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Two weeks ago, we took five very terrified young people to get their hearing tested by audiologist Saravanan Selanduray of Sunway Medical Centre’s Speech & Hearing Centre.

All five were guilty of exposing themselves (not in the way you’re probably imagining) to very loud sounds. As a result, they were very anxious about the state of their ears, and each one wholeheartedly believed they had some degree of hearing loss. Find out how bad/good their hearing actually was!

Saravanan did the hearing test on our five young lab rats. He says he now sees a higher number of young people between 15 to 35 with hearing loss. Photo: IBRAHIM MOHTAR/The Star

Saravanan did the hearing test on our five young lab rats. He says he now sees a higher number of young people between 15 to 35 with hearing loss. Photo: IBRAHIM MOHTAR/The Star

Danny New, 25

Profile: Danny is a guitarist for local band Reach For The Skies. He performs at gigs around town and is constantly exposed to loud music. He’s been worried about his hearing for some time now, which has fed his reluctance to see an audiologist. Time to face the music, Danny!

Verdict: Although Danny’s hearing is good, at the very high-frequency range, he needs it to be louder than normal to hear clearly. So in that sense, his hearing is not completely normal. This sort of high-frequency hearing loss is also not something you would expect to see in a 20-something, because it normally happens in your 50s or 60s.

Next course of action: Danny has to continue looking after his ears carefully, and wear musicians’ ear plugs and in-ear monitors that can help protect his ears.

Danny says: “I am so relieved because all these years, I’ve had this fear that I may have lost a partial part of my hearing due to the nature of my work. So I was really, really happy with the results – it even encouraged me to tell my friends to go and get their hearing checked as well.” Photo: IBRAHIM MOHTAR/The Star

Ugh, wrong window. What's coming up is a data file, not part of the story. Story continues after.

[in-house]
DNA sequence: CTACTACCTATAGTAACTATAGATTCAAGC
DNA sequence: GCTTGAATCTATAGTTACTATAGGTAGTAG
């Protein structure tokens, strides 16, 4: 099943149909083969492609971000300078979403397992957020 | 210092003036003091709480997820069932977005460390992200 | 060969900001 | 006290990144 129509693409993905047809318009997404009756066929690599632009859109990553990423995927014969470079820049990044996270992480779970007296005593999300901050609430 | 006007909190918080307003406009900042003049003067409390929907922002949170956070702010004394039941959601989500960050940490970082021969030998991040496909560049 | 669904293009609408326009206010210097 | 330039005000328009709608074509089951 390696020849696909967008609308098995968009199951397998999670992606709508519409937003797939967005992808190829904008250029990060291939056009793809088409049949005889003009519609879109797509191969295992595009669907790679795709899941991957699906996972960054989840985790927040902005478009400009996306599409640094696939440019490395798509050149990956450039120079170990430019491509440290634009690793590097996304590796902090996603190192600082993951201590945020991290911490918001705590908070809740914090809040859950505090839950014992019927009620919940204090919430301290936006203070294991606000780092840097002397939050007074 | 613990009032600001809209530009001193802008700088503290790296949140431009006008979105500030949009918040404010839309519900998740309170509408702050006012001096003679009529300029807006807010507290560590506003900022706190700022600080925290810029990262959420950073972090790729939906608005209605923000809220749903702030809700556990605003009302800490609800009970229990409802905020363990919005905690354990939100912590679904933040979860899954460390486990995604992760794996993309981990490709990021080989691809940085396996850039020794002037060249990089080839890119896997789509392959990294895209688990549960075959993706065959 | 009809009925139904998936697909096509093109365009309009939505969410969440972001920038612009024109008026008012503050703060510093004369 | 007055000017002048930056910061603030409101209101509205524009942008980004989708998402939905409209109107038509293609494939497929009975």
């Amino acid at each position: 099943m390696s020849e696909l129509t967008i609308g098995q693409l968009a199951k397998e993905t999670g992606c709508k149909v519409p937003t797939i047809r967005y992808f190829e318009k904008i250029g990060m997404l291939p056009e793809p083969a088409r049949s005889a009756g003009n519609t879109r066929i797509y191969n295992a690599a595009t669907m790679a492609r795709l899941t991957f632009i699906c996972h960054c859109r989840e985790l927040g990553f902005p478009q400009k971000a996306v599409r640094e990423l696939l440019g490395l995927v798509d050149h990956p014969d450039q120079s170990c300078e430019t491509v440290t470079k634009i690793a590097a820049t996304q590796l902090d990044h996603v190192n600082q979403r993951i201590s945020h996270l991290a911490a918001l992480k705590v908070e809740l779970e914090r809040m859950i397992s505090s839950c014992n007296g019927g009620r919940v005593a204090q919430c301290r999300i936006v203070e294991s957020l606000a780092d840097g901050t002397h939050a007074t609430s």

Danny says: “I am so relieved because all these years, I’ve had this fear that I may have lost a partial part of my hearing due to the nature of my work. So I was really, really happy with the results – it even encouraged me to tell my friends to go and get their hearing checked as well.” Photo: IBRAHIM MOHTAR/The Star

 

Sameera Faruqi, 24

Profile: Sameera is a live sound engineer constantly exposed to deafening music. A few years ago, she actually suffered from a perforated eardrum after the speakers blew at an event she was at. She sought medical attention after but is worried about the lingering effects of that noise exposure.

Verdict: Sameera’s hearing registers as normal, so it has not been affected by the injury that she suffered earlier. She does have a slight dip in the 3,000 to 4,000 hertz region (where noise comes into play) so she is a bit at risk, especially as her job involves listening to loud music.

Next course of action: Sameera has to be very careful not to damage her ears, especially as she is constantly exposed to loud music through her work. If she takes pre-emptive measures, like taking lots of breaks in between listening to loud music and protecting her ears with ear plugs, she can stop her hearing from deteriorating.

Sameera says: “I was happy to hear that because I took the right precautions, my ears managed to heal up nicely and my hearing is back to the normal range.” Photo: IBRAHIM MOHTAR/The Star